Bioenergy in the Energy Transition – New Video

Europe aims to achieve an economy with net-zero greenhouse gas emissions by 2050. This objective is at the heart of the European Green Deal and in line with the EU’s commitment under the Paris Climate Agreement. 

Sustainable bioenergy has a key role to play in reducing emissions in the EU energy mix.

Today biomass is already the main source of renewable energy in the EU and it is necessary to contribute to the European climate targets. This can be achieved, and it must be done always complying with sound sustainability criteria for GHG emission reductions and land use, along the whole biomass value chain. In the power sector, bioenergy can be used as a flexible energy carrier for grid balancing, allowing for higher shares of renewable electricity from wind and solar into the grid. In the transport sector, advanced drop-in biofuels are an option to reduce the use of fossil fuels in existing car fleets, without requiring a complete infrastructure change.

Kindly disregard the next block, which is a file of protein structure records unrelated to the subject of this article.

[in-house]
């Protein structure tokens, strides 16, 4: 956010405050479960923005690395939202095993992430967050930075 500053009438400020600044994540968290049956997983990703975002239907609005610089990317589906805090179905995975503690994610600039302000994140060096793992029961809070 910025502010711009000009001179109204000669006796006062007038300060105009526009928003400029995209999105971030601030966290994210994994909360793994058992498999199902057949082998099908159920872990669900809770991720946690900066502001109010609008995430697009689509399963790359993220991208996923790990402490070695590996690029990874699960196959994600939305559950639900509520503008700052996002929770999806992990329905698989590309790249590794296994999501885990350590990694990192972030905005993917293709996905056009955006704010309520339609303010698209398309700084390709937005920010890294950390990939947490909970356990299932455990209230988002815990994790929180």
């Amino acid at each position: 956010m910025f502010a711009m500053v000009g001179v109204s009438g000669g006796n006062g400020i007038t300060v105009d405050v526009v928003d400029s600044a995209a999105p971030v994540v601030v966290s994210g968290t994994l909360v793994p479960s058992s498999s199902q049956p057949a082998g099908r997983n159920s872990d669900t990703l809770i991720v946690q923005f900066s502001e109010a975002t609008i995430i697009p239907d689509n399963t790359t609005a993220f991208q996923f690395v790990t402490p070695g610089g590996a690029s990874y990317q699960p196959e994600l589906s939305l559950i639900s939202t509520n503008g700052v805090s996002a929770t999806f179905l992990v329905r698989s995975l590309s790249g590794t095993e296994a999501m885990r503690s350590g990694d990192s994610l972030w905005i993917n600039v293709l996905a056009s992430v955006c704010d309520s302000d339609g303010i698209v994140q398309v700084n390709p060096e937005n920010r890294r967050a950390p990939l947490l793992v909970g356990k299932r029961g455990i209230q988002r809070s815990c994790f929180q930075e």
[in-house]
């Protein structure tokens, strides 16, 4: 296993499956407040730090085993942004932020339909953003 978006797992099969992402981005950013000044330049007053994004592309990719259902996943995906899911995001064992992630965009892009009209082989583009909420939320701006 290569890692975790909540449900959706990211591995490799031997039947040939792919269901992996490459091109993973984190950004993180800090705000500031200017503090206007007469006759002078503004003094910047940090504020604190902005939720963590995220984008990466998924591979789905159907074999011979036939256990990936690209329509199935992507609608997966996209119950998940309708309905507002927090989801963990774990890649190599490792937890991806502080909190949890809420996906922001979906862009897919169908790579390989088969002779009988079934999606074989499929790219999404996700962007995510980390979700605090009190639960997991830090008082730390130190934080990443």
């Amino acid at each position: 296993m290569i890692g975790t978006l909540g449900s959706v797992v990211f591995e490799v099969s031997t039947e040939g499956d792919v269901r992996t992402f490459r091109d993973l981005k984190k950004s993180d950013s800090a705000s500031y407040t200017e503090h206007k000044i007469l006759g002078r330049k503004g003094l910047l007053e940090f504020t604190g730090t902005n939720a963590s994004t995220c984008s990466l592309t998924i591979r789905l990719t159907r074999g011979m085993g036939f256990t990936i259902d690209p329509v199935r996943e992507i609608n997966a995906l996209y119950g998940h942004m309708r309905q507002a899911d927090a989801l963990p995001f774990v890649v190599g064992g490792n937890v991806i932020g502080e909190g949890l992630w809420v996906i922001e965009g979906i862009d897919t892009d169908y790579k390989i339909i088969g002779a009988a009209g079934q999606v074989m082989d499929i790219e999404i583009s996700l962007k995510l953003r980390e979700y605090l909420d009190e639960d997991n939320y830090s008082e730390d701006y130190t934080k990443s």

Advanced biofuels are also important to decarbonize sectors such as heavy-duty and long-haul transport, aviation and maritime, where other options such as electrification and hydrogen are not available yet. Today, 21 plants are already operational in the EU, providing a capacity of 358,828 tons per year of advanced biofuels. Nine new plants are under construction and will add an additional capacity of 151,900 tons per year. Plans for 1.7 million tons of further capacity have been announced.

Through continuous research and development, it is possible to increase the process efficiency and to reduce the costs of the existing technologies, as well as to develop new ones. As a very versatile resource biomass can be used to build hybrid systems and synergies with other renewable sources and energy carriers, connecting electromobility, hydrogen, bioenergy, and biofuels in the EU strategy towards net zero emissions. 

Click here to watch the video